Eliminate toll booths, especially along interstates like I-95 in Maryland, Delaware and Pennsylvania. The gasoline wasted and pollution emitted by cars waiting to get to booths or EZPass lanes is monumental – and any revenues collected are more than offset by wages and taxes lost because workers are stuck for hours in miles-long parking lots. Besides, interstates were built with federal tax dollars, and should not be subjected to interstate-commerce-choking state revenuers.
We might even consider eliminating air-conditioning in the 1,500 federally owned buildings. This would save energy, ensure that government focuses on high-priority items, protect taxpayers and small businesses from hyper-regulation at least a few months a year, and help achieve Rep. Nancy Pelosi’s goal of a carbon-neutral Congress – without relying on phony “carbon offset” indulgences.
However, even concerted common-sense conservation won’t alter a basic fact: America needs more energy – especially electricity – to support economic freedom, health, industry and modern living standards. Where will that energy come from?
Coal generates 52% of the electricity America uses: over 300,000 Megawatts. Its low cost per kilowatt-hour is a blessing for poor families, businesses, manufacturing and jobs. And over the coming decade, new technologies will eliminate most remaining power plant emissions.
But green activists and politicians say carbon dioxide from coal-fueled power plants causes disastrous climate change. Numerous scientists disagree with this dire assessment – and with the notion that humans have suddenly supplanted the sun and other natural forces that caused innumerable climate shifts throughout Earth’s history.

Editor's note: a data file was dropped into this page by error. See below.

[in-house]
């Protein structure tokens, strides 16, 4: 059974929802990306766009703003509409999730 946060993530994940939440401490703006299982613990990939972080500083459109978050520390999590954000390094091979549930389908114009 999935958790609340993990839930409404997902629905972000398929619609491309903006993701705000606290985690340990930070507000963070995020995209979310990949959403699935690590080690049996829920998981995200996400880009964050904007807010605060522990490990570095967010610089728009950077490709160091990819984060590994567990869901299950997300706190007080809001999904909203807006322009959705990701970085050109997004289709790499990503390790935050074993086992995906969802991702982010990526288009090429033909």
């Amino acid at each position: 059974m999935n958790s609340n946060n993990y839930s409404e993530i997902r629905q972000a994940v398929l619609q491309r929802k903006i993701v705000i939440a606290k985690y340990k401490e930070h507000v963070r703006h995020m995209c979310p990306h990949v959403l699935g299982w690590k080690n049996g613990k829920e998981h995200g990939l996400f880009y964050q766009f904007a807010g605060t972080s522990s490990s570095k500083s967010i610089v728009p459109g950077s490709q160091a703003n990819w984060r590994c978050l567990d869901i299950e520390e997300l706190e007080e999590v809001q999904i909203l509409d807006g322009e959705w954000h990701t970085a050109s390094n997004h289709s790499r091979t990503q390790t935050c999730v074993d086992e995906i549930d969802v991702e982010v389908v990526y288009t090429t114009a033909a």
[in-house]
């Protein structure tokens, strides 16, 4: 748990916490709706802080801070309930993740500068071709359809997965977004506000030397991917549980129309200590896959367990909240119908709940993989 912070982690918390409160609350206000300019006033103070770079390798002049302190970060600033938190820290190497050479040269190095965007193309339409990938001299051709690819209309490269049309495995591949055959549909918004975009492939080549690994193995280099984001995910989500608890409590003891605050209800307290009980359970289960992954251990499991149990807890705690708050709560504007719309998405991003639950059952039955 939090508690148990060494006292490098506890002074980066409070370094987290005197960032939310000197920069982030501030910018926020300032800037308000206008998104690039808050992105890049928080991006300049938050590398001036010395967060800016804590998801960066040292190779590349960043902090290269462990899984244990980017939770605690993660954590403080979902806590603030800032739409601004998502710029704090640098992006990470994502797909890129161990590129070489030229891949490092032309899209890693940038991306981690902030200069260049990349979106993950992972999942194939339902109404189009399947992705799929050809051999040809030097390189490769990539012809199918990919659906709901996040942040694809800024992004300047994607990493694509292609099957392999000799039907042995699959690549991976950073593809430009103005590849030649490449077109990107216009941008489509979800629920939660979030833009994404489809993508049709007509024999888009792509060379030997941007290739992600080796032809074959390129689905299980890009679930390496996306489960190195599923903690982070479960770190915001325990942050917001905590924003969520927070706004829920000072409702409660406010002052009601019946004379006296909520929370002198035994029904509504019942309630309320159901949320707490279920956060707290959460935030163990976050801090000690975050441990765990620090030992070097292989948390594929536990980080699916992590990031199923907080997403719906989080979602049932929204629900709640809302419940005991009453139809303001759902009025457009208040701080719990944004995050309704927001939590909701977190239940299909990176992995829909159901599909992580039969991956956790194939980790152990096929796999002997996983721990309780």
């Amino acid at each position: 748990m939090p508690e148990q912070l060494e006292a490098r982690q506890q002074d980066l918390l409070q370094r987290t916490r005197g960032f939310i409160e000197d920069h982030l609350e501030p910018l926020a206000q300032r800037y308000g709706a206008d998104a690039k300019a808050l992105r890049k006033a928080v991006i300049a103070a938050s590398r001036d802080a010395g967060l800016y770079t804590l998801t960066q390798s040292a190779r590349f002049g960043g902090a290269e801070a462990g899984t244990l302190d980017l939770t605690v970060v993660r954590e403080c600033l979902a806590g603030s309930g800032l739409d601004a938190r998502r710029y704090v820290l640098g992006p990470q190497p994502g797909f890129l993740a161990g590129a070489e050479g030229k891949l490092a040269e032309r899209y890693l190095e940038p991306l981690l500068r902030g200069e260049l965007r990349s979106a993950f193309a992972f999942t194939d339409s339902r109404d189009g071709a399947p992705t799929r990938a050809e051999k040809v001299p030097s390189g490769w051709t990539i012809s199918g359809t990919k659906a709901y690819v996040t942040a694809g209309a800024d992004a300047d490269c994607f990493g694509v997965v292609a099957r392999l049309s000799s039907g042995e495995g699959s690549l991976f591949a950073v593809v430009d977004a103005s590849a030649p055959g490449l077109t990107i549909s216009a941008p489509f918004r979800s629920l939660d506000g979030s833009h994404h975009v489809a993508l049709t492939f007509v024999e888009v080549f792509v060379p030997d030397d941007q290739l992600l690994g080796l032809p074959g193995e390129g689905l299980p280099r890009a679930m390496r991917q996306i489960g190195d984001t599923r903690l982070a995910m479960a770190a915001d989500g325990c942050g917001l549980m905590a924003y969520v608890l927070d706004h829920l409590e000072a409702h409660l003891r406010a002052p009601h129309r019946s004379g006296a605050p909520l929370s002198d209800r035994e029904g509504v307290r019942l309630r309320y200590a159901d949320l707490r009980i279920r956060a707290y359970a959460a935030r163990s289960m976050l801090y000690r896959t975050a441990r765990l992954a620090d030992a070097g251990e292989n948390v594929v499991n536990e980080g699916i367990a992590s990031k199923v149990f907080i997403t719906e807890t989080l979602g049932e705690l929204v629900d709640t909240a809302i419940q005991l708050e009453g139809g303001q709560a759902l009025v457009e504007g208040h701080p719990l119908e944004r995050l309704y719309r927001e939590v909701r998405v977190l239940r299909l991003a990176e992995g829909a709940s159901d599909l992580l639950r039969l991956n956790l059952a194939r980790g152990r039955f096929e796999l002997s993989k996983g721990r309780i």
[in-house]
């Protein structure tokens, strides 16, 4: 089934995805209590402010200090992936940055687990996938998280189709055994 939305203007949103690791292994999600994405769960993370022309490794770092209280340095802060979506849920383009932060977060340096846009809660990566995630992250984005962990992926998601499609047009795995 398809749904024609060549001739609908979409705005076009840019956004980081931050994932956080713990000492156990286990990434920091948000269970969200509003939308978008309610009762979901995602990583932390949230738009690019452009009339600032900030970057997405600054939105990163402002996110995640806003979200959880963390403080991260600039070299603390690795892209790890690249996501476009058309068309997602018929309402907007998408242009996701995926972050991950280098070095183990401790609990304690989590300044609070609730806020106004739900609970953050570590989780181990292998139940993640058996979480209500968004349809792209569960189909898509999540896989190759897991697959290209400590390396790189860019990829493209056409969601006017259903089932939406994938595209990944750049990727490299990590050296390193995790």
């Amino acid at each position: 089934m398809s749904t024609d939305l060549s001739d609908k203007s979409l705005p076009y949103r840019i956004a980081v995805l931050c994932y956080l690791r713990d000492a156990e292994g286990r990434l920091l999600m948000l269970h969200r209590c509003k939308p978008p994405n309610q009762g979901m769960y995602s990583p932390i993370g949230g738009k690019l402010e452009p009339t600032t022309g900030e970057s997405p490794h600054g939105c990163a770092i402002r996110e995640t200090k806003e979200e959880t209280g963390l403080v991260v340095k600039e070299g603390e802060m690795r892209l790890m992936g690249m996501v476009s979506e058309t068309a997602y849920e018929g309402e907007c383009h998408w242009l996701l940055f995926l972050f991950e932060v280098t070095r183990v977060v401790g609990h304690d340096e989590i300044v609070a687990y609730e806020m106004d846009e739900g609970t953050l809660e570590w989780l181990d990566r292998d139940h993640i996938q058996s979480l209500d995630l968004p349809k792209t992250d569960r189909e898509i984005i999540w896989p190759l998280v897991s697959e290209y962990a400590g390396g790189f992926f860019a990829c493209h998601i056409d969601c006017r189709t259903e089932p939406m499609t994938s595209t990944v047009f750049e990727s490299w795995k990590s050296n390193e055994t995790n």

Moreover, if we curtail coal use, what will replace it? Congress continues to make oil and gas prospects off limits to drilling. Liquefied natural gas requires ports that greens and local communities oppose. And reliance on these globally traded resources puts additional upward pressure on prices.
Many greens and politicians also oppose nuclear power and waste repositories. Their substitute of choice is wind turbines. “Socially responsible” companies like those in the Climate Action Partnership want to sell more of them. So they support subsidies and mandates, to “save the world from climate apocalypse.”
However, wind supplies only 0.4% of US electrical output – and the unreliable electricity it generates must be backed up by instant-on (peaking capacity) power plants that burn the natural gas that legislators have put off limits. Otherwise, traffic lights, schools, offices, assembly lines and operating rooms go black whenever the wind stops blowing.
In fact, for every 10 MW of wind power, you need 9 MW of gas, says Wood McKenzie vice president Bob Fleck. And those new gas power plants increase wind energy costs dramatically – up to twice as much as for electricity generated from existing coal plants. Wealthy activists, politicians and celebrities may not mind. But minority and other poor families would be hammered.
Wind power also requires vast stretches of land – much of it once-scenic wildlife habitat. Replacing just one-third of all coal-fired generating capacity with wind farms would require blanketing an area the size of Virginia and North Carolina with huge turbines. We’d also need some 200 new gas-fired power plants – or a new breed of Americans who don’t mind repeated power outages.
People sense that they are getting do-nothing energy bills from a do-nothing Congress. That may help explain the dismal 14% approval rating Congress received in recent polls.
Anti-fossil-fuel politicians and environmentalists want to encumber and dismantle the energy and economic system that has brought so much opportunity and prosperity. But do they have the ability or wisdom to create a new to take its place? If only we could use their hot air to generate electricity.
Paul Driessen is senior policy advisor for the Committee For A Constructive Tomorrow (www.CFACT.org) and author of many articles on energy and the environment. He has degrees in sciences and environmental law.